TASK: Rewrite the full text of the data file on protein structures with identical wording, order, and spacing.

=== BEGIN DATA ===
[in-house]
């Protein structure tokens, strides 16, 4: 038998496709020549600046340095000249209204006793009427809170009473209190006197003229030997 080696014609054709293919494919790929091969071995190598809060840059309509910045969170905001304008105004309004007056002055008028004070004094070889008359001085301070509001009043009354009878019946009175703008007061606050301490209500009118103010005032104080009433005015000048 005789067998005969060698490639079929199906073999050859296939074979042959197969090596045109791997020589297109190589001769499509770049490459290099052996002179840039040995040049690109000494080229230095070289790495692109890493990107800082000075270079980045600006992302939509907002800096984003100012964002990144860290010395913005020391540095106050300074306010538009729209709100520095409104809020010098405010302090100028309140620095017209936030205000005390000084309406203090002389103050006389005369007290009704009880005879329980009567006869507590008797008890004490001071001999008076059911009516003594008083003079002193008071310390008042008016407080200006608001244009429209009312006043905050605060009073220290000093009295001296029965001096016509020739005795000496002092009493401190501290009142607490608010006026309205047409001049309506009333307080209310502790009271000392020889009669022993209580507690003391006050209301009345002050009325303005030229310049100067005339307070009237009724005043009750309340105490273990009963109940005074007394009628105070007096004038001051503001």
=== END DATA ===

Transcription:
[in-house]
């Protein structure tokens, strides 16, 4: 038998496709020549600046340095000249209204006793009427809170009473209190006197003229030997 080696014609054709293919494919790929091969071995190598809060840059309509910045969170905001304008105004309004007056002055008028004070004094070889008359001085301070509001009043009354009878019946009175703008007061606050301490209500009118103010005032104080009433005015000048 005789067998005969060698490639079929199906073999050859296939074979042959197969090596045109791997020589297109190589001769499509770049490459290099052996002179840039040995040049690109000494080229230095070289790495692109890493990107800082000075270079980045600006992302939509907002800096984003100012964002990144860290010395913005020391540095106050300074306010538009729209709100520095409104809020010098405010302090100028309140620095017209936030205000005390000084309406203090002389103050006389005369007290009704009880005879329980009567006869507590008797008890004490001071001999008076059911009516003594008083003079002193008071310390008042008016407080200006608001244009429209009312006043905050605060009073220290000093009295001296029965001096016509020739005795000496002092009493401190501290009142607490608010006026309205047409001049309506009333307080209310502790009271000392020889009669022993209580507690003391006050209301009345002050009325303005030229310049100067005339307070009237009724005043009750309340105490273990009963109940005074007394009628105070007096004038001051503001």